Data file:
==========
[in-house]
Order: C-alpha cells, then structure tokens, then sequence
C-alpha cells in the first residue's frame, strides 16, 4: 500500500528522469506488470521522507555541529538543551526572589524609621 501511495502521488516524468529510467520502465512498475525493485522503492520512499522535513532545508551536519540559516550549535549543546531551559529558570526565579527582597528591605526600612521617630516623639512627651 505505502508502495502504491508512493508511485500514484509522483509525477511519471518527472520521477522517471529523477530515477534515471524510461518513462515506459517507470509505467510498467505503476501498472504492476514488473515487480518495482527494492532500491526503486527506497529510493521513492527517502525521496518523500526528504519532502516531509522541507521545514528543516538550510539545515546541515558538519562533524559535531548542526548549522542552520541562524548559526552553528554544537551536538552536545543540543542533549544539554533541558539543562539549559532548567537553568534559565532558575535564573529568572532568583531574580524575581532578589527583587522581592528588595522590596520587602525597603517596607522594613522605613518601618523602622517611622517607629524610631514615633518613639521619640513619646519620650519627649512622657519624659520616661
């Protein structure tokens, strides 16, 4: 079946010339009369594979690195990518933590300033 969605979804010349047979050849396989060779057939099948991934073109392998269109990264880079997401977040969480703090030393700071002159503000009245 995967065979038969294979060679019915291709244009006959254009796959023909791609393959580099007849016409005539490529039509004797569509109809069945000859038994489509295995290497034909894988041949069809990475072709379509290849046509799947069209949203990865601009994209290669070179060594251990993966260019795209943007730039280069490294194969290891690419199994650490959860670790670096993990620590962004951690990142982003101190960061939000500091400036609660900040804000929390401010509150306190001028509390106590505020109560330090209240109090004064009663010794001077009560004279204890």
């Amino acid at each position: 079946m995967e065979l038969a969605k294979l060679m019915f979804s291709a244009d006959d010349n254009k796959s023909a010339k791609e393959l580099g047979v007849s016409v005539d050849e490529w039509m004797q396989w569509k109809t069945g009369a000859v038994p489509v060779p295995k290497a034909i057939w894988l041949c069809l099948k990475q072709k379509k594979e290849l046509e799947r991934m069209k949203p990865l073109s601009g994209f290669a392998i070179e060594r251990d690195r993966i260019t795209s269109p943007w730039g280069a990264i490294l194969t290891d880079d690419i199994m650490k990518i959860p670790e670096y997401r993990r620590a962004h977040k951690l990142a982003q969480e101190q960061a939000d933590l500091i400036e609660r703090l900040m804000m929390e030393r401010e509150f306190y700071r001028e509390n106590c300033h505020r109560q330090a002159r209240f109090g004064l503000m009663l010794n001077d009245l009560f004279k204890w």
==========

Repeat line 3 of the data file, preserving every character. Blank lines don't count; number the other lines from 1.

C-alpha cells in the first residue's frame, strides 16, 4: 500500500528522469506488470521522507555541529538543551526572589524609621 501511495502521488516524468529510467520502465512498475525493485522503492520512499522535513532545508551536519540559516550549535549543546531551559529558570526565579527582597528591605526600612521617630516623639512627651 505505502508502495502504491508512493508511485500514484509522483509525477511519471518527472520521477522517471529523477530515477534515471524510461518513462515506459517507470509505467510498467505503476501498472504492476514488473515487480518495482527494492532500491526503486527506497529510493521513492527517502525521496518523500526528504519532502516531509522541507521545514528543516538550510539545515546541515558538519562533524559535531548542526548549522542552520541562524548559526552553528554544537551536538552536545543540543542533549544539554533541558539543562539549559532548567537553568534559565532558575535564573529568572532568583531574580524575581532578589527583587522581592528588595522590596520587602525597603517596607522594613522605613518601618523602622517611622517607629524610631514615633518613639521619640513619646519620650519627649512622657519624659520616661